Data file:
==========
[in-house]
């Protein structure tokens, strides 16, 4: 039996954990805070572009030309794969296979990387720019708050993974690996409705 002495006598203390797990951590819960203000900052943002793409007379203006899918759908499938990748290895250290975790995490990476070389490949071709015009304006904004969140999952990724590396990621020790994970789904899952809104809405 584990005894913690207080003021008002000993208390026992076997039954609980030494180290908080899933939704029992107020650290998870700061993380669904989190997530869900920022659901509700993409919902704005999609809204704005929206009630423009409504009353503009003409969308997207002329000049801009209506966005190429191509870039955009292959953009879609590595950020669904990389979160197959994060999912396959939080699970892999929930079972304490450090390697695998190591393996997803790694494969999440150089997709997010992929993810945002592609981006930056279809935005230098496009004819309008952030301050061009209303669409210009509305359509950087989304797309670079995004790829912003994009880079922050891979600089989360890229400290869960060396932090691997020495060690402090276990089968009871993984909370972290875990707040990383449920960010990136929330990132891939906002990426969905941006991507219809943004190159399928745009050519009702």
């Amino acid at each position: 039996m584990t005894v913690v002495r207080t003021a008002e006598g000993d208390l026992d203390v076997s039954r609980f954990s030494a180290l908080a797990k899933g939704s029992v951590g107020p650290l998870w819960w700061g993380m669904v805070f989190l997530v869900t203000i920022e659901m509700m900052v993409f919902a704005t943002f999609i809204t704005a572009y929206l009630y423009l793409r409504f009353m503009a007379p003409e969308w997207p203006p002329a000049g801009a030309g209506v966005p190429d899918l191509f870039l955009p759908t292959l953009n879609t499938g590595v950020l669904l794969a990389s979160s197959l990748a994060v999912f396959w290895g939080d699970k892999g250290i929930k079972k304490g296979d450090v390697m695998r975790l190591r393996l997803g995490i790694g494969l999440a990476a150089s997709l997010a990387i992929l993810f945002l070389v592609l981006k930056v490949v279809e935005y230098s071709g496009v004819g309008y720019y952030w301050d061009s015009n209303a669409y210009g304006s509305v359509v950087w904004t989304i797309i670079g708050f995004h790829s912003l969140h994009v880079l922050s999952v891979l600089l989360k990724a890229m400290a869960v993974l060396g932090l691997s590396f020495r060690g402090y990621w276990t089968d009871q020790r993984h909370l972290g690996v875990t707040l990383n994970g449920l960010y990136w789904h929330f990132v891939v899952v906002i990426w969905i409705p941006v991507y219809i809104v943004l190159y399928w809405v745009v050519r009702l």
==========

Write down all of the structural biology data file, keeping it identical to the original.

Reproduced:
[in-house]
């Protein structure tokens, strides 16, 4: 039996954990805070572009030309794969296979990387720019708050993974690996409705 002495006598203390797990951590819960203000900052943002793409007379203006899918759908499938990748290895250290975790995490990476070389490949071709015009304006904004969140999952990724590396990621020790994970789904899952809104809405 584990005894913690207080003021008002000993208390026992076997039954609980030494180290908080899933939704029992107020650290998870700061993380669904989190997530869900920022659901509700993409919902704005999609809204704005929206009630423009409504009353503009003409969308997207002329000049801009209506966005190429191509870039955009292959953009879609590595950020669904990389979160197959994060999912396959939080699970892999929930079972304490450090390697695998190591393996997803790694494969999440150089997709997010992929993810945002592609981006930056279809935005230098496009004819309008952030301050061009209303669409210009509305359509950087989304797309670079995004790829912003994009880079922050891979600089989360890229400290869960060396932090691997020495060690402090276990089968009871993984909370972290875990707040990383449920960010990136929330990132891939906002990426969905941006991507219809943004190159399928745009050519009702």
């Amino acid at each position: 039996m584990t005894v913690v002495r207080t003021a008002e006598g000993d208390l026992d203390v076997s039954r609980f954990s030494a180290l908080a797990k899933g939704s029992v951590g107020p650290l998870w819960w700061g993380m669904v805070f989190l997530v869900t203000i920022e659901m509700m900052v993409f919902a704005t943002f999609i809204t704005a572009y929206l009630y423009l793409r409504f009353m503009a007379p003409e969308w997207p203006p002329a000049g801009a030309g209506v966005p190429d899918l191509f870039l955009p759908t292959l953009n879609t499938g590595v950020l669904l794969a990389s979160s197959l990748a994060v999912f396959w290895g939080d699970k892999g250290i929930k079972k304490g296979d450090v390697m695998r975790l190591r393996l997803g995490i790694g494969l999440a990476a150089s997709l997010a990387i992929l993810f945002l070389v592609l981006k930056v490949v279809e935005y230098s071709g496009v004819g309008y720019y952030w301050d061009s015009n209303a669409y210009g304006s509305v359509v950087w904004t989304i797309i670079g708050f995004h790829s912003l969140h994009v880079l922050s999952v891979l600089l989360k990724a890229m400290a869960v993974l060396g932090l691997s590396f020495r060690g402090y990621w276990t089968d009871q020790r993984h909370l972290g690996v875990t707040l990383n994970g449920l960010y990136w789904h929330f990132v891939v899952v906002i990426w969905i409705p941006v991507y219809i809104v943004l190159y399928w809405v745009v050519r009702l």